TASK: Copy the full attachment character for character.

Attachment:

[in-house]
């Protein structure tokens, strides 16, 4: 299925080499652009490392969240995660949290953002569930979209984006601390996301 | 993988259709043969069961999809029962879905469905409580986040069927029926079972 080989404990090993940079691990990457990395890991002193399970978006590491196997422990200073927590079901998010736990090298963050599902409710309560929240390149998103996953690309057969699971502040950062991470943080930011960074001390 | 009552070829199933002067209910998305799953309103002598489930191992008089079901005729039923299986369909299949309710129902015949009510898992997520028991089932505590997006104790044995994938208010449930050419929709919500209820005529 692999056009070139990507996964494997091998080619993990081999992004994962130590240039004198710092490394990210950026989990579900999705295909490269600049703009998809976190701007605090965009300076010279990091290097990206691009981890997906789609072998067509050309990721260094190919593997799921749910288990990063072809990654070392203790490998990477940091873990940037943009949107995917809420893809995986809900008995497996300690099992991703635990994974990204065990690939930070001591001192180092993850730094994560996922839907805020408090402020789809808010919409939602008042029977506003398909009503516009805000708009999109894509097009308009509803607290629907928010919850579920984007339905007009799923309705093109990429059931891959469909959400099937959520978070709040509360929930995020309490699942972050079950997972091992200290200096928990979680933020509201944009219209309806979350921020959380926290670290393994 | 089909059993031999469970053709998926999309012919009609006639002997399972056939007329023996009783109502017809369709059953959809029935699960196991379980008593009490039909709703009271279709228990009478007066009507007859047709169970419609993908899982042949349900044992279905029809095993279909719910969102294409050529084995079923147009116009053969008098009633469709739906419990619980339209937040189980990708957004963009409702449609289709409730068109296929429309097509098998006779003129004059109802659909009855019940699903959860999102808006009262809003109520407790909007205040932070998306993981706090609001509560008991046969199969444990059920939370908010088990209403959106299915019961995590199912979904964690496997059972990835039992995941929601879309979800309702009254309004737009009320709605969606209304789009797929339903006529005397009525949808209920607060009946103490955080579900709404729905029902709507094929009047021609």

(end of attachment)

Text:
[in-house]
């Protein structure tokens, strides 16, 4: 299925080499652009490392969240995660949290953002569930979209984006601390996301 | 993988259709043969069961999809029962879905469905409580986040069927029926079972 080989404990090993940079691990990457990395890991002193399970978006590491196997422990200073927590079901998010736990090298963050599902409710309560929240390149998103996953690309057969699971502040950062991470943080930011960074001390 | 009552070829199933002067209910998305799953309103002598489930191992008089079901005729039923299986369909299949309710129902015949009510898992997520028991089932505590997006104790044995994938208010449930050419929709919500209820005529 692999056009070139990507996964494997091998080619993990081999992004994962130590240039004198710092490394990210950026989990579900999705295909490269600049703009998809976190701007605090965009300076010279990091290097990206691009981890997906789609072998067509050309990721260094190919593997799921749910288990990063072809990654070392203790490998990477940091873990940037943009949107995917809420893809995986809900008995497996300690099992991703635990994974990204065990690939930070001591001192180092993850730094994560996922839907805020408090402020789809808010919409939602008042029977506003398909009503516009805000708009999109894509097009308009509803607290629907928010919850579920984007339905007009799923309705093109990429059931891959469909959400099937959520978070709040509360929930995020309490699942972050079950997972091992200290200096928990979680933020509201944009219209309806979350921020959380926290670290393994 | 089909059993031999469970053709998926999309012919009609006639002997399972056939007329023996009783109502017809369709059953959809029935699960196991379980008593009490039909709703009271279709228990009478007066009507007859047709169970419609993908899982042949349900044992279905029809095993279909719910969102294409050529084995079923147009116009053969008098009633469709739906419990619980339209937040189980990708957004963009409702449609289709409730068109296929429309097509098998006779003129004059109802659909009855019940699903959860999102808006009262809003109520407790909007205040932070998306993981706090609001509560008991046969199969444990059920939370908010088990209403959106299915019961995590199912979904964690496997059972990835039992995941929601879309979800309702009254309004737009009320709605969606209304789009797929339903006529005397009525949808209920607060009946103490955080579900709404729905029902709507094929009047021609």